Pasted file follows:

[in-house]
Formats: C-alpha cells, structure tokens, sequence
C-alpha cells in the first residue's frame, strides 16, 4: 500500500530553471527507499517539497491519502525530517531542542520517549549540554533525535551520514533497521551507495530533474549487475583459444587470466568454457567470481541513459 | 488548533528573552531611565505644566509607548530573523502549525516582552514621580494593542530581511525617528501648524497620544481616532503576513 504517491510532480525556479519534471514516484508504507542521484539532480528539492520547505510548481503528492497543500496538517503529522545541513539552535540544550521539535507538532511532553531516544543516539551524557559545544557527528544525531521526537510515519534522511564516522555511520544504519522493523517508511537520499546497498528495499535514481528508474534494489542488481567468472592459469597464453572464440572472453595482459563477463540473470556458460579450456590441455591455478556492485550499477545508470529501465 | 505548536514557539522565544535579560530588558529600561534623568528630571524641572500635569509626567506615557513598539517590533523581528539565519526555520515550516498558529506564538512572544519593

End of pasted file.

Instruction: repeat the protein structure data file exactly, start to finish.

[in-house]
Formats: C-alpha cells, structure tokens, sequence
C-alpha cells in the first residue's frame, strides 16, 4: 500500500530553471527507499517539497491519502525530517531542542520517549549540554533525535551520514533497521551507495530533474549487475583459444587470466568454457567470481541513459 | 488548533528573552531611565505644566509607548530573523502549525516582552514621580494593542530581511525617528501648524497620544481616532503576513 504517491510532480525556479519534471514516484508504507542521484539532480528539492520547505510548481503528492497543500496538517503529522545541513539552535540544550521539535507538532511532553531516544543516539551524557559545544557527528544525531521526537510515519534522511564516522555511520544504519522493523517508511537520499546497498528495499535514481528508474534494489542488481567468472592459469597464453572464440572472453595482459563477463540473470556458460579450456590441455591455478556492485550499477545508470529501465 | 505548536514557539522565544535579560530588558529600561534623568528630571524641572500635569509626567506615557513598539517590533523581528539565519526555520515550516498558529506564538512572544519593